From Earlham Cluster Department
The purpose of this independent study is to gain an understanding of the biological systems critical to self-sustaining agricultural practices. I will read, analyze and practice different theories of designing sustainable systems. My research will look at these issues from a varitety of perspectives; first person accounts, primary scientific research, certified permacultural design manuals and recorded experiential wisdom of farming practices.
Permaculture is a concept founded on the belief that current mainstream agricultural production has a negative net affect on the health of the ecosystems and the health of human society. The founding principle is that proactive, responsible stewardship of the earth is inherently beneficial to human beings, and that food production can have a positive net effect on the land and on people.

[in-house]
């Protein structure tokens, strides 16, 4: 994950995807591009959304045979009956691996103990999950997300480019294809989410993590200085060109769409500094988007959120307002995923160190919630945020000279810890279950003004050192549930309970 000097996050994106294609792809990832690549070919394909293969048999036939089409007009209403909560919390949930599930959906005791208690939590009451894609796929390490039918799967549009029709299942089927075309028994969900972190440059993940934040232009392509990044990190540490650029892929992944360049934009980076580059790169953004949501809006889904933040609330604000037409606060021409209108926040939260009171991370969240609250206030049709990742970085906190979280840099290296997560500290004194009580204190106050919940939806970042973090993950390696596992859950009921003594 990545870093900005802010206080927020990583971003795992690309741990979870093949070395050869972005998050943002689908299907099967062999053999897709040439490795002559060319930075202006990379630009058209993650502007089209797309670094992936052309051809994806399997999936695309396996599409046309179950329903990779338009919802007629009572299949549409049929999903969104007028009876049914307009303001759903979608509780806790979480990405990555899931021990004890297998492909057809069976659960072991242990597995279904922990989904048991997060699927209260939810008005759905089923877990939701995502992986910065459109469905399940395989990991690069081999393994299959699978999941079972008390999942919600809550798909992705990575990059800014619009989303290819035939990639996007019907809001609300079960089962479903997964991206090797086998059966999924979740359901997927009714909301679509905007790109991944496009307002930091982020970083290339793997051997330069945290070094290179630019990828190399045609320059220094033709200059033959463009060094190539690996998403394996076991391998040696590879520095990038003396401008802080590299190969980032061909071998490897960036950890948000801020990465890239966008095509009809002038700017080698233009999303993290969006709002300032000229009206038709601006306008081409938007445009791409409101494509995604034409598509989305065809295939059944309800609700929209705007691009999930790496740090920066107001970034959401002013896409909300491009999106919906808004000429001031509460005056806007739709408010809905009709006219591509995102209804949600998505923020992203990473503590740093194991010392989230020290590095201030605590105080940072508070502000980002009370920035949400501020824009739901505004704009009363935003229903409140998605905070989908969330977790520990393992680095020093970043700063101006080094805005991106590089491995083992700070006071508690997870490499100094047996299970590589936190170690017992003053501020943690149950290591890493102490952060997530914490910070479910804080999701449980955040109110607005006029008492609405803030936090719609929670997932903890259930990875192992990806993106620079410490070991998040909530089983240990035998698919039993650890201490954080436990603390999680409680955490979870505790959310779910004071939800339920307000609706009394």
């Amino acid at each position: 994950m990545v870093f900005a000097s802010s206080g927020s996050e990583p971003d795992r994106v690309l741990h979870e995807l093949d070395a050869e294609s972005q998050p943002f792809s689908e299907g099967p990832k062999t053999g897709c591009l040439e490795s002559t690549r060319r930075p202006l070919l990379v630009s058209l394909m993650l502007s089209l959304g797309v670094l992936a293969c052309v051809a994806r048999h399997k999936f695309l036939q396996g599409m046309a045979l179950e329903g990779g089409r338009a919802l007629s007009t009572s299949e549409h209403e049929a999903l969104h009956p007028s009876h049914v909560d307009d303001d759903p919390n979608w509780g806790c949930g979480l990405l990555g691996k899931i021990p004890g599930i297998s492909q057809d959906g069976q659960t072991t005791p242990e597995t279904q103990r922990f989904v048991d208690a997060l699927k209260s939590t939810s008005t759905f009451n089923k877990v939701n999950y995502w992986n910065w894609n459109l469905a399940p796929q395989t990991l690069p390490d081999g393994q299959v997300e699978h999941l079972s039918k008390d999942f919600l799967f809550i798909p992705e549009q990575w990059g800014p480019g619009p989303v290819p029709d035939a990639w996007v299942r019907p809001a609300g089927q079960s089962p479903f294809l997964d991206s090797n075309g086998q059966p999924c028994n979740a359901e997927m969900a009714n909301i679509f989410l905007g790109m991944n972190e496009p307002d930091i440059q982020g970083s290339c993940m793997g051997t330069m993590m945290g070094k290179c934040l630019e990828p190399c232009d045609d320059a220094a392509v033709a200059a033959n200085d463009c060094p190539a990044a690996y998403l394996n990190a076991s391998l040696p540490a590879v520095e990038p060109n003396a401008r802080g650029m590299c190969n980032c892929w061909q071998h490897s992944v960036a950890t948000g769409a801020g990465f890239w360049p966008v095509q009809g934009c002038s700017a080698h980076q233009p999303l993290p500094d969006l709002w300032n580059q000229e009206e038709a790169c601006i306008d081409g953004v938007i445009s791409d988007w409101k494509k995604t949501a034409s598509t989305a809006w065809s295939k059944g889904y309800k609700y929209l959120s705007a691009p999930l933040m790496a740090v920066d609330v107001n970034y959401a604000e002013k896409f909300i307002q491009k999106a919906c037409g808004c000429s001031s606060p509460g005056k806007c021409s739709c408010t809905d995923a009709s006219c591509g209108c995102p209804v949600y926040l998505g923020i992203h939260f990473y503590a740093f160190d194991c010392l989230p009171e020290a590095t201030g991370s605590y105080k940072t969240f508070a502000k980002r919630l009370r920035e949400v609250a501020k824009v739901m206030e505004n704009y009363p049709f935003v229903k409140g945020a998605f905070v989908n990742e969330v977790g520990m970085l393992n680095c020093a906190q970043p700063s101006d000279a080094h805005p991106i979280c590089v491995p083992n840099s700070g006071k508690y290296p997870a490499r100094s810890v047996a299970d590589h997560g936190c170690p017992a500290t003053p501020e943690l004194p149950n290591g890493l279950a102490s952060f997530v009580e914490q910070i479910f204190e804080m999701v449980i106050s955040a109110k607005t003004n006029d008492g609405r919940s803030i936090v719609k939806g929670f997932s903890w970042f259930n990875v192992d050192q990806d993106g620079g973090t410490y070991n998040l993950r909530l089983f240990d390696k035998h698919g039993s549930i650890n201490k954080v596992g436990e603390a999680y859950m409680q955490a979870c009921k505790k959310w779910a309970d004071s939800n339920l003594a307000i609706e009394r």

My focus is an in-depth look into the biology present on the farm. Specifically how responsibly managed farms immitate and employ the natural relationships between organisms as they occur in different ecosystems. These practices are used to improve farm land rather than degrade it and have the added benefits of increased productivity and reduced expenditure.